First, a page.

Art can be a tool to challenge dominant ideas about social and political issues. Art that addresses social justice issues has changed the thoughts, ideas, preconceptions, and beliefs of the people who are viewing it, which in turn can cause pollical and social change.
Photographer Lewis Hine’s photographs of children (1908-1917) working in factories caused public outrage and were instrumental in changing the child labor laws in the US.
The Feminist Art Movement began during the second wave of feminism. It has influenced many artists to create art addressing feminist issues that raise awareness, shift cultural attitudes, transform stereotypes, and challenge societal norms.
Many early feminist artists used women’s bodies as subjects to reclaim the representation of women’s bodies in art. Judy Chicago’s vaginal imagery and Faith Wilding’s, “Womb Room” a crocheted installation-womb like structure, showed parts of women's bodies that were not seen in art at that time. Hannah Wilke’s photographs of her own body challenged the objectification of women. In the reclamation of women's bodies as subject matter, these artists challenged dominant cultural ideas about women's bodies being used for the pleasure of the male gaze. Artists at this time reclaimed traditional women’s crafting materials and processes, elevating them from craft to art. Faith Ringgold made quilts telling stories about African-Americans’ experiences. These artists normalized the experiences of women in the art world for viewers of the work and future artists.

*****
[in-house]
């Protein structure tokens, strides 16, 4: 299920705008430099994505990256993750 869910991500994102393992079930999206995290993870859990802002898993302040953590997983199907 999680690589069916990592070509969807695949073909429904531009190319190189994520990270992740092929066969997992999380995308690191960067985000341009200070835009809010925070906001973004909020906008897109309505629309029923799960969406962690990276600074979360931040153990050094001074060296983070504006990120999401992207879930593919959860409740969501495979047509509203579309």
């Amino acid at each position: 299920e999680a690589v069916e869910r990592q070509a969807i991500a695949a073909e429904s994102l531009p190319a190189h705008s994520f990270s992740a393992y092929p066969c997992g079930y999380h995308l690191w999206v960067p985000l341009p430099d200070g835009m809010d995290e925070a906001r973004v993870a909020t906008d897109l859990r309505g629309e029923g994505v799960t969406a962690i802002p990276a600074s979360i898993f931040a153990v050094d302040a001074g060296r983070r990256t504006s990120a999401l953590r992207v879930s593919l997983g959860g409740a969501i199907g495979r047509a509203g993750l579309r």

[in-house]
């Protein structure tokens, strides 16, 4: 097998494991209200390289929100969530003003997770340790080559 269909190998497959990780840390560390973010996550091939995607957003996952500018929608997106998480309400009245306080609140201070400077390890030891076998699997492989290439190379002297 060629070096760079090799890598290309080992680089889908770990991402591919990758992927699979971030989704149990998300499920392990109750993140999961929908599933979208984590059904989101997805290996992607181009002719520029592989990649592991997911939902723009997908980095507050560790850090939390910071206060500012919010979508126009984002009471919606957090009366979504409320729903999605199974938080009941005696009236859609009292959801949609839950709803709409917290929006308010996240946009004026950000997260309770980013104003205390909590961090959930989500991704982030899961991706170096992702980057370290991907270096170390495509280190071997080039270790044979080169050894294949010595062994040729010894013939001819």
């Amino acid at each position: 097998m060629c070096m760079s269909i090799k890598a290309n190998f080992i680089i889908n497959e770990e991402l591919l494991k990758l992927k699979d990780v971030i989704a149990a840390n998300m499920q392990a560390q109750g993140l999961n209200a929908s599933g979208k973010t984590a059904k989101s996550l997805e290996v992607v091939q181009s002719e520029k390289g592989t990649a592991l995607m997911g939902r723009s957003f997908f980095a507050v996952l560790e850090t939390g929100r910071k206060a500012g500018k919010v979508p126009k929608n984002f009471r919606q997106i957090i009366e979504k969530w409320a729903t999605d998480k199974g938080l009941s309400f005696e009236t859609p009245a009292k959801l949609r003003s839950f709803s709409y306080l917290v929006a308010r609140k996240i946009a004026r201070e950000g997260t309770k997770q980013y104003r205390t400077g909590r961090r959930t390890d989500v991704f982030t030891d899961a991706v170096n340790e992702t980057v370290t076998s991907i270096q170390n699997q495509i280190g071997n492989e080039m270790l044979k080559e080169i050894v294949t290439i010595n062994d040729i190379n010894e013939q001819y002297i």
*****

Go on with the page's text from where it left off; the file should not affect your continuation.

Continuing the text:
In the 1980s, the anonymous feminist art protest group, The Guerilla Girls, was formed to challenge the lack of women in the male-dominated gallery and museum systems. The Guerilla Girls make posters, billboards, and protest art institutions wearing guerilla masks. The group is still active today.
The AIDS Memorial Quilt was started in 1985 to celebrate the lives of people who died from AIDS. It is the most significant community folk art piece in the world and helped raise awareness about the AIDS epidemic and the need for the government to act.
In the 1990’s Suzanne Lacy a visual artist, installed “Auto on the Edge of Time” in multiple US cities. A collection of wrecked cars turned into sculptural testimonials addressing the lived experiences of victims of domestic violence, raising awareness, and creating empathy around the issue.
Can art make a difference? It may not be linear, direct, nor fast, but it can. Political and social change starts with changing hearts, minds, and ideas. Art touches people and can be a catalyst for social justice change.
If you are interested in how some artists are doing this now, check out, “RADICAL WOMEN: Politically Engaged Art” exhibit.
March 2-26, with a gallery night reception on March 19 from 5-9:00 pm at the URI Feinstein Providence Campus, 80 Washington Street, Providence, RI.
WFRI's popular Cocktails and Conversations panel will occur on March 26 from 6:00-9:00 pm in the URI Providence campus auditorium. Get your FREE tickets here.